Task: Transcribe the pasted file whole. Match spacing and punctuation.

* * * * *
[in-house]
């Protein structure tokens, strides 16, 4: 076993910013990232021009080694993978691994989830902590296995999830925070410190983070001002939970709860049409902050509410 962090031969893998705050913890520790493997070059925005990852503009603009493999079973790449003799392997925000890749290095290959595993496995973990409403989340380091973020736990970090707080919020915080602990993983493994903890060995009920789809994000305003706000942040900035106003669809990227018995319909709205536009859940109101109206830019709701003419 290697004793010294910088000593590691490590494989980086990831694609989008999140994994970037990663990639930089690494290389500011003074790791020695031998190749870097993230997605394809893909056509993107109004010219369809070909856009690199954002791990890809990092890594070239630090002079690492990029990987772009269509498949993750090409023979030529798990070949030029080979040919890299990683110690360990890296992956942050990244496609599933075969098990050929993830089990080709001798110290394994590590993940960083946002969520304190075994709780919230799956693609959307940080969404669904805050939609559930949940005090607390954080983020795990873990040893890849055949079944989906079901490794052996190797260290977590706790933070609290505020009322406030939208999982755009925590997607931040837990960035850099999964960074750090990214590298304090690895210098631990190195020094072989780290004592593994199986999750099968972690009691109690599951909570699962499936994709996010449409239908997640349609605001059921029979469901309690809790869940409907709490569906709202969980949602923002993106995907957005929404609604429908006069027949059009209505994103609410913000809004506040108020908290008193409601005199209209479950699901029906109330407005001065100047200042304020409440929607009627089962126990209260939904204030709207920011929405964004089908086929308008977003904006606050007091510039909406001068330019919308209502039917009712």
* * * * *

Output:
[in-house]
């Protein structure tokens, strides 16, 4: 076993910013990232021009080694993978691994989830902590296995999830925070410190983070001002939970709860049409902050509410 962090031969893998705050913890520790493997070059925005990852503009603009493999079973790449003799392997925000890749290095290959595993496995973990409403989340380091973020736990970090707080919020915080602990993983493994903890060995009920789809994000305003706000942040900035106003669809990227018995319909709205536009859940109101109206830019709701003419 290697004793010294910088000593590691490590494989980086990831694609989008999140994994970037990663990639930089690494290389500011003074790791020695031998190749870097993230997605394809893909056509993107109004010219369809070909856009690199954002791990890809990092890594070239630090002079690492990029990987772009269509498949993750090409023979030529798990070949030029080979040919890299990683110690360990890296992956942050990244496609599933075969098990050929993830089990080709001798110290394994590590993940960083946002969520304190075994709780919230799956693609959307940080969404669904805050939609559930949940005090607390954080983020795990873990040893890849055949079944989906079901490794052996190797260290977590706790933070609290505020009322406030939208999982755009925590997607931040837990960035850099999964960074750090990214590298304090690895210098631990190195020094072989780290004592593994199986999750099968972690009691109690599951909570699962499936994709996010449409239908997640349609605001059921029979469901309690809790869940409907709490569906709202969980949602923002993106995907957005929404609604429908006069027949059009209505994103609410913000809004506040108020908290008193409601005199209209479950699901029906109330407005001065100047200042304020409440929607009627089962126990209260939904204030709207920011929405964004089908086929308008977003904006606050007091510039909406001068330019919308209502039917009712």